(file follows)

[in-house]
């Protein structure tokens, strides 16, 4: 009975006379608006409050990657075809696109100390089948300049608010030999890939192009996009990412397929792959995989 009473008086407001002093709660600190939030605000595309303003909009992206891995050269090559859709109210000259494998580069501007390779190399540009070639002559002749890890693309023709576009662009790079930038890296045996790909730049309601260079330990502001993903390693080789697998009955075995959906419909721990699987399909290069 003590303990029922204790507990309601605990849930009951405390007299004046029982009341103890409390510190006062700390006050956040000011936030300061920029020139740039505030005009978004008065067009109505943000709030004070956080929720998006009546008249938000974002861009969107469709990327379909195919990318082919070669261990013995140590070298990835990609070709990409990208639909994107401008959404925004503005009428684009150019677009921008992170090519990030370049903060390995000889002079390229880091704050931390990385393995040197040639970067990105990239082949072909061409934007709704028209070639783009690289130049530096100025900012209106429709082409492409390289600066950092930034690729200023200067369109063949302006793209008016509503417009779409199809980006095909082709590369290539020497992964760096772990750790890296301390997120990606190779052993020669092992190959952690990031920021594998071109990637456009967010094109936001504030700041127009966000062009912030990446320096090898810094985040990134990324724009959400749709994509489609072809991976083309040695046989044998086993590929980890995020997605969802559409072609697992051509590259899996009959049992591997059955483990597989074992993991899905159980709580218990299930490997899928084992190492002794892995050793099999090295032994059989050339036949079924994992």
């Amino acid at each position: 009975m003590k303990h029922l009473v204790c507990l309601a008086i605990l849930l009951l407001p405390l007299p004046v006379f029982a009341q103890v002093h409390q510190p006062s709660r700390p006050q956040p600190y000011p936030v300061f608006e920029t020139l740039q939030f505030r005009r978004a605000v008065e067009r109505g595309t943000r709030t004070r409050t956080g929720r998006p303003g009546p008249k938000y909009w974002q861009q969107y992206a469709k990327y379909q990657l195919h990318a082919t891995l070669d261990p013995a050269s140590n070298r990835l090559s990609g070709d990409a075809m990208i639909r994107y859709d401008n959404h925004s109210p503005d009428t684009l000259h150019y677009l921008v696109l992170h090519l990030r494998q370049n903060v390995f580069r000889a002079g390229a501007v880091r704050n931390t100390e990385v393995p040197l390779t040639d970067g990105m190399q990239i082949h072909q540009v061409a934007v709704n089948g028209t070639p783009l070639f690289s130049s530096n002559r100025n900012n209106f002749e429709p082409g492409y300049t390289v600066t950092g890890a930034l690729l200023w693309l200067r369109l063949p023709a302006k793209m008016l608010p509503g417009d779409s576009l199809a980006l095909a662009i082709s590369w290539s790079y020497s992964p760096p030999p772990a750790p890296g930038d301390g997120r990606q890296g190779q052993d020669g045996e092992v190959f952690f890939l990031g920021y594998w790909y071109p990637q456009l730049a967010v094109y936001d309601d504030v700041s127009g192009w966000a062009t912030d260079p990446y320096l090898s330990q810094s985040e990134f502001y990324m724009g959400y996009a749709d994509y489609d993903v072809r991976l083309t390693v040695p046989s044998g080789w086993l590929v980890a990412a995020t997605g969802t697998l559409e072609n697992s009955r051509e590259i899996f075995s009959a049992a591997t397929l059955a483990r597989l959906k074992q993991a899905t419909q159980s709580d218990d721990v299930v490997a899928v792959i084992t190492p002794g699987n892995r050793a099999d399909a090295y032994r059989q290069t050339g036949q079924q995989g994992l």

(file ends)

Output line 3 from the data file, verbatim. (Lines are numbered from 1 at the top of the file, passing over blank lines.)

């Amino acid at each position: 009975m003590k303990h029922l009473v204790c507990l309601a008086i605990l849930l009951l407001p405390l007299p004046v006379f029982a009341q103890v002093h409390q510190p006062s709660r700390p006050q956040p600190y000011p936030v300061f608006e920029t020139l740039q939030f505030r005009r978004a605000v008065e067009r109505g595309t943000r709030t004070r409050t956080g929720r998006p303003g009546p008249k938000y909009w974002q861009q969107y992206a469709k990327y379909q990657l195919h990318a082919t891995l070669d261990p013995a050269s140590n070298r990835l090559s990609g070709d990409a075809m990208i639909r994107y859709d401008n959404h925004s109210p503005d009428t684009l000259h150019y677009l921008v696109l992170h090519l990030r494998q370049n903060v390995f580069r000889a002079g390229a501007v880091r704050n931390t100390e990385v393995p040197l390779t040639d970067g990105m190399q990239i082949h072909q540009v061409a934007v709704n089948g028209t070639p783009l070639f690289s130049s530096n002559r100025n900012n209106f002749e429709p082409g492409y300049t390289v600066t950092g890890a930034l690729l200023w693309l200067r369109l063949p023709a302006k793209m008016l608010p509503g417009d779409s576009l199809a980006l095909a662009i082709s590369w290539s790079y020497s992964p760096p030999p772990a750790p890296g930038d301390g997120r990606q890296g190779q052993d020669g045996e092992v190959f952690f890939l990031g920021y594998w790909y071109p990637q456009l730049a967010v094109y936001d309601d504030v700041s127009g192009w966000a062009t912030d260079p990446y320096l090898s330990q810094s985040e990134f502001y990324m724009g959400y996009a749709d994509y489609d993903v072809r991976l083309t390693v040695p046989s044998g080789w086993l590929v980890a990412a995020t997605g969802t697998l559409e072609n697992s009955r051509e590259i899996f075995s009959a049992a591997t397929l059955a483990r597989l959906k074992q993991a899905t419909q159980s709580d218990d721990v299930v490997a899928v792959i084992t190492p002794g699987n892995r050793a099999d399909a090295y032994r059989q290069t050339g036949q079924q995989g994992l």